Bangladesh is located in southern Asia, bordering the Bay of Bengal between Burma and India. The country’s total land area is 143,998 sq km, comparatively slightly smaller than the nation of Tajikistan or the state of Iowa in the U.S. Its climate is tropical with a mild winter (October through March) and a hot, humid summer (March through June). Its monsoon season takes place from June through October. Of the country’s total land area, 55 percent is utilized for cultivated crops, while another three percent supports permanent crops such as fruit- and nut-bearing trees. Bangladesh’s population is approximately 156 million (about 1,083 people per sq km), making it one of the most densely populated countries in the world. Environmental issues facing the country include soil degradation, erosion and water pollution from overuse of fertilizer and crop protection products, as well as pollution from naturally occurring arsenic. The country remains poor and overpopulated, with 36 percent of its inhabitants living in poverty. More than half of GDP is generated through the service sector. However, nearly two-thirds of Bangladeshis are employed in the agriculture sector, with rice as the single most important crop. Other agricultural products include jute, tea, wheat, sugarcane, potatoes, tobacco, pulses, oilseeds, spices, fruit, beef, milk and poultry. The EurAsia Division is responsible for IFDC activities in Bangladesh.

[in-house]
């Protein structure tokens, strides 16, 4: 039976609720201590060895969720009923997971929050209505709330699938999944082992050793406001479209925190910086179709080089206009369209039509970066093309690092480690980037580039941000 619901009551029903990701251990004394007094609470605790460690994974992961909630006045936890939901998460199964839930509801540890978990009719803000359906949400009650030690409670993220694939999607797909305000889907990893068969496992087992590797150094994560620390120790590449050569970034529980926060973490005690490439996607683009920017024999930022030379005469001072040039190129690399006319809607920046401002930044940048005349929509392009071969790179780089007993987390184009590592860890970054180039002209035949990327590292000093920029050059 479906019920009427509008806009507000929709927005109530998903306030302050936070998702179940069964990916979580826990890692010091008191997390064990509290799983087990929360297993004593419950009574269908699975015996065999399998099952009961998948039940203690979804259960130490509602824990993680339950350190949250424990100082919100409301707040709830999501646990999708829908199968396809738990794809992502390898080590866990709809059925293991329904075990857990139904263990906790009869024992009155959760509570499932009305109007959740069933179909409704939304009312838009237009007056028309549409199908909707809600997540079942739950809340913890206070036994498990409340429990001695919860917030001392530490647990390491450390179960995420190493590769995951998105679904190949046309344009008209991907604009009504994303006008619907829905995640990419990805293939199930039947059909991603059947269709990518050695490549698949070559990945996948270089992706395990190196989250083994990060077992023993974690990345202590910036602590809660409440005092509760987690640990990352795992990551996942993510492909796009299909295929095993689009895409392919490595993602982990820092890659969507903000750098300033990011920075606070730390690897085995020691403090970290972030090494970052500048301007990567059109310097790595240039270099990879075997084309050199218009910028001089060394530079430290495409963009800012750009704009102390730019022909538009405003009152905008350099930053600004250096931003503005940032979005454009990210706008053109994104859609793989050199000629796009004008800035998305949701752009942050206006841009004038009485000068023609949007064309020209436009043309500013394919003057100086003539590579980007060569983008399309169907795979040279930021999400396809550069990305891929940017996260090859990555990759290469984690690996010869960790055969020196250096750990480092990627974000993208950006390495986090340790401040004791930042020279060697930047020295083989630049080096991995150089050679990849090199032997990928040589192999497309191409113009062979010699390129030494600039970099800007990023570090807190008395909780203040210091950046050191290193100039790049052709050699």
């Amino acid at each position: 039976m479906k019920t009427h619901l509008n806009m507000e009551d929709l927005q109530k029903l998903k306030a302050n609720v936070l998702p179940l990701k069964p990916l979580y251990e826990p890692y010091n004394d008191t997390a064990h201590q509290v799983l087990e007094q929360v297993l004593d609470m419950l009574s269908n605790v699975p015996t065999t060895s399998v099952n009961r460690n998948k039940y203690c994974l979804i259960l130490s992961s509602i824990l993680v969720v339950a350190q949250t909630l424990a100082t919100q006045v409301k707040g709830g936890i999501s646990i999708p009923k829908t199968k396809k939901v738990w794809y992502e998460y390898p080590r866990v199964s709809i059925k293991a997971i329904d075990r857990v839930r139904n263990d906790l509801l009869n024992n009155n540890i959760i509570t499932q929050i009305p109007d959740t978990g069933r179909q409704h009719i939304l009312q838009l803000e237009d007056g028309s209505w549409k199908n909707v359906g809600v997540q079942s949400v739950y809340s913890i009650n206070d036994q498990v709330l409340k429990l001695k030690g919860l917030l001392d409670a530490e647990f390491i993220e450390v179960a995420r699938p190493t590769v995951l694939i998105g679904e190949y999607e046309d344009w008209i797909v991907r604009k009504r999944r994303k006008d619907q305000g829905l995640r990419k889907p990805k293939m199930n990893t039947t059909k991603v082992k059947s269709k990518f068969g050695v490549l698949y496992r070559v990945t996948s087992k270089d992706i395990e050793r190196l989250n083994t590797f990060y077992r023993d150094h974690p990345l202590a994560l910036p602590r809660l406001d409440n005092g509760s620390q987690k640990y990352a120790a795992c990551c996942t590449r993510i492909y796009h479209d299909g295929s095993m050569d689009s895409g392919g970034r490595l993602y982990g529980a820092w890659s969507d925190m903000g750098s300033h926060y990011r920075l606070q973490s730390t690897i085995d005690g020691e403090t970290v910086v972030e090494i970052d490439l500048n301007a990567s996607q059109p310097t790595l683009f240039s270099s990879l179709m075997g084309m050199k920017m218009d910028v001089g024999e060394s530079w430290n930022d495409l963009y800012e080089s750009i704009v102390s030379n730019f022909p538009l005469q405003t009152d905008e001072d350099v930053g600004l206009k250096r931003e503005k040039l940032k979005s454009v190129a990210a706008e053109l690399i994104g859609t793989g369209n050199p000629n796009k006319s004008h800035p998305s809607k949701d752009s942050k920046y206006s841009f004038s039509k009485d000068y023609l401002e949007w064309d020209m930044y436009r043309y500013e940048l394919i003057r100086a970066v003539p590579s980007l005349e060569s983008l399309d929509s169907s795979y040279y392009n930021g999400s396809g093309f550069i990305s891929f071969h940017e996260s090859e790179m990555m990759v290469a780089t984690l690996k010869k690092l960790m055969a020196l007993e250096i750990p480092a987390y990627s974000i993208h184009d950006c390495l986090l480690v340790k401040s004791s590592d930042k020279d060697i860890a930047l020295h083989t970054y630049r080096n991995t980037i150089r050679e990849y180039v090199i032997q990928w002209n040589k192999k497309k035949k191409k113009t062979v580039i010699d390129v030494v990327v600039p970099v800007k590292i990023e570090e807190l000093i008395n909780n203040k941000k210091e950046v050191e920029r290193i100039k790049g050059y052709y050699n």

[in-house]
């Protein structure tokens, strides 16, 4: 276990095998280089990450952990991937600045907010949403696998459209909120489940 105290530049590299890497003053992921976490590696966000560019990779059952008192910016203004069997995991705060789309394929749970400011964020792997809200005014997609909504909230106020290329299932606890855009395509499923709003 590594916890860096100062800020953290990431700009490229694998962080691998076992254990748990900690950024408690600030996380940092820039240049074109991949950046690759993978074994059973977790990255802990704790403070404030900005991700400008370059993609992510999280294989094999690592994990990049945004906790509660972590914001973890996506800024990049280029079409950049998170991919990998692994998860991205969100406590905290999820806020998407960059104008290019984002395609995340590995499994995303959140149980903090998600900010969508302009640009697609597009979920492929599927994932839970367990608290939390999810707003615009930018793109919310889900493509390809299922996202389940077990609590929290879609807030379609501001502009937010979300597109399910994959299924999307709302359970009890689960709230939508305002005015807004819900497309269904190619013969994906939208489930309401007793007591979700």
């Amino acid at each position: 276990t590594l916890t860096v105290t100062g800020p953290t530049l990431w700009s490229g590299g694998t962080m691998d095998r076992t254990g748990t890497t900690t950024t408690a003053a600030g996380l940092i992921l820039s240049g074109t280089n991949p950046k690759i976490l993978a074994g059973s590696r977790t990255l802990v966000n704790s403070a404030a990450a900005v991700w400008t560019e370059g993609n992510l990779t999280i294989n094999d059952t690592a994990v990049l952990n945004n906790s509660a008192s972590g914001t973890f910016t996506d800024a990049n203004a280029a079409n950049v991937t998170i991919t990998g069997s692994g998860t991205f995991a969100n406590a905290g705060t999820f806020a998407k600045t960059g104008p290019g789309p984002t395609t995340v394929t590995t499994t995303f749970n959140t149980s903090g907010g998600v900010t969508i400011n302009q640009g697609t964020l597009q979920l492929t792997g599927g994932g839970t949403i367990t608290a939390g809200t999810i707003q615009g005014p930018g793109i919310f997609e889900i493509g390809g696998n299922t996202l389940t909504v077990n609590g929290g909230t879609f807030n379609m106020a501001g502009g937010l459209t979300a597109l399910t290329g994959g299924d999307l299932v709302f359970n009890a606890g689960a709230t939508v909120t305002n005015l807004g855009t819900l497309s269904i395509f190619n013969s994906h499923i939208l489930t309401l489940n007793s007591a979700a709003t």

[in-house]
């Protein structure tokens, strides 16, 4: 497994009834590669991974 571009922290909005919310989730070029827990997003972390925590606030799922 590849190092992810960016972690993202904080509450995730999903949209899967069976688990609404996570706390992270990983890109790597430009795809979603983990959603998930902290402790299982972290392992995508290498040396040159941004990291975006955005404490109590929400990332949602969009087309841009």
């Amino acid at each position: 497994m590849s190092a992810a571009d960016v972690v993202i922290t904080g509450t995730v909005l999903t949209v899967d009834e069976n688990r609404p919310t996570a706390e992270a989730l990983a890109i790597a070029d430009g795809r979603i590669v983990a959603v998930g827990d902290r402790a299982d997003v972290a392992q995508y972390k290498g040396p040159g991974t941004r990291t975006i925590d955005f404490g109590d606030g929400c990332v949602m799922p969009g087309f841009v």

IFDC in Bangladesh
IFDC began its efforts in Bangladesh in 1978 with two major research/consultation projects focusing on constraints and opportunities in the country’s fertilizer sector. The following year, IFDC began its first major project in support of the USAID-funded Bangladesh Fertilizer Distribution Improvement Project. For over 35 years, IFDC’s commitment to Bangladesh has remained steady, and the organization has worked closely with the government to build the fertilizer market, introduce quality agro-inputs, transfer innovative technologies and build sustainable market practices.
In 1980, the country’s rice production stood at 10 million metric tons (mt) harvested from 10 million hectares. By 2009, production had increased to more than 34 million mt from the same 10 million hectares. The Bangladesh Department of Agricultural Extension (DAE) attributes this dramatic increase in both quality and quantity of rice yields to “modern technologies developed by research organizations and effective Agricultural Extension Services of the DAE.”